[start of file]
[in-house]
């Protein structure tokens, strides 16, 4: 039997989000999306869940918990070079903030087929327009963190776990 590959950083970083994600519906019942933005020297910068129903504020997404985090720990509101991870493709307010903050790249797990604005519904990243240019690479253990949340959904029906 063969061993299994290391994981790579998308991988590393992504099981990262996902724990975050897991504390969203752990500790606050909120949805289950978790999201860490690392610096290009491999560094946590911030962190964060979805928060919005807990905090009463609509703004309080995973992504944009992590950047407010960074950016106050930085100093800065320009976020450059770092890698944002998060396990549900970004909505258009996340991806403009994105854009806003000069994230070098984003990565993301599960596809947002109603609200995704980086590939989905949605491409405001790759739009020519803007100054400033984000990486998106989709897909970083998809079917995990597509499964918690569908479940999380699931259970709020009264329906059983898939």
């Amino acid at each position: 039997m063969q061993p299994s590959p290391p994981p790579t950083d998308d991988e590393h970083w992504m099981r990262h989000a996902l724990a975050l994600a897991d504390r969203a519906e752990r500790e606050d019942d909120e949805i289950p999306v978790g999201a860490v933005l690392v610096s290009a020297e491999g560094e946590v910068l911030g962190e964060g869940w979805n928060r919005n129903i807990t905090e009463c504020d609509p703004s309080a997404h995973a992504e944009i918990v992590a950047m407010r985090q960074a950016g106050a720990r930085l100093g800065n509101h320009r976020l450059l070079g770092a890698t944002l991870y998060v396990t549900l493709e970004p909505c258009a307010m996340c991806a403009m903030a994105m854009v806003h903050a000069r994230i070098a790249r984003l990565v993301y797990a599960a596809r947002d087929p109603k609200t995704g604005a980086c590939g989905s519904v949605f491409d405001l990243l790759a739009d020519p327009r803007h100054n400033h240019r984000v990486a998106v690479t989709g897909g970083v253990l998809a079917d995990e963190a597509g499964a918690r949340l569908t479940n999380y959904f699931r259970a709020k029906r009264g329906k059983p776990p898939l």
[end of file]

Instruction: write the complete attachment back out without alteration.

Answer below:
[in-house]
């Protein structure tokens, strides 16, 4: 039997989000999306869940918990070079903030087929327009963190776990 590959950083970083994600519906019942933005020297910068129903504020997404985090720990509101991870493709307010903050790249797990604005519904990243240019690479253990949340959904029906 063969061993299994290391994981790579998308991988590393992504099981990262996902724990975050897991504390969203752990500790606050909120949805289950978790999201860490690392610096290009491999560094946590911030962190964060979805928060919005807990905090009463609509703004309080995973992504944009992590950047407010960074950016106050930085100093800065320009976020450059770092890698944002998060396990549900970004909505258009996340991806403009994105854009806003000069994230070098984003990565993301599960596809947002109603609200995704980086590939989905949605491409405001790759739009020519803007100054400033984000990486998106989709897909970083998809079917995990597509499964918690569908479940999380699931259970709020009264329906059983898939």
């Amino acid at each position: 039997m063969q061993p299994s590959p290391p994981p790579t950083d998308d991988e590393h970083w992504m099981r990262h989000a996902l724990a975050l994600a897991d504390r969203a519906e752990r500790e606050d019942d909120e949805i289950p999306v978790g999201a860490v933005l690392v610096s290009a020297e491999g560094e946590v910068l911030g962190e964060g869940w979805n928060r919005n129903i807990t905090e009463c504020d609509p703004s309080a997404h995973a992504e944009i918990v992590a950047m407010r985090q960074a950016g106050a720990r930085l100093g800065n509101h320009r976020l450059l070079g770092a890698t944002l991870y998060v396990t549900l493709e970004p909505c258009a307010m996340c991806a403009m903030a994105m854009v806003h903050a000069r994230i070098a790249r984003l990565v993301y797990a599960a596809r947002d087929p109603k609200t995704g604005a980086c590939g989905s519904v949605f491409d405001l990243l790759a739009d020519p327009r803007h100054n400033h240019r984000v990486a998106v690479t989709g897909g970083v253990l998809a079917d995990e963190a597509g499964a918690r949340l569908t479940n999380y959904f699931r259970a709020k029906r009264g329906k059983p776990p898939l």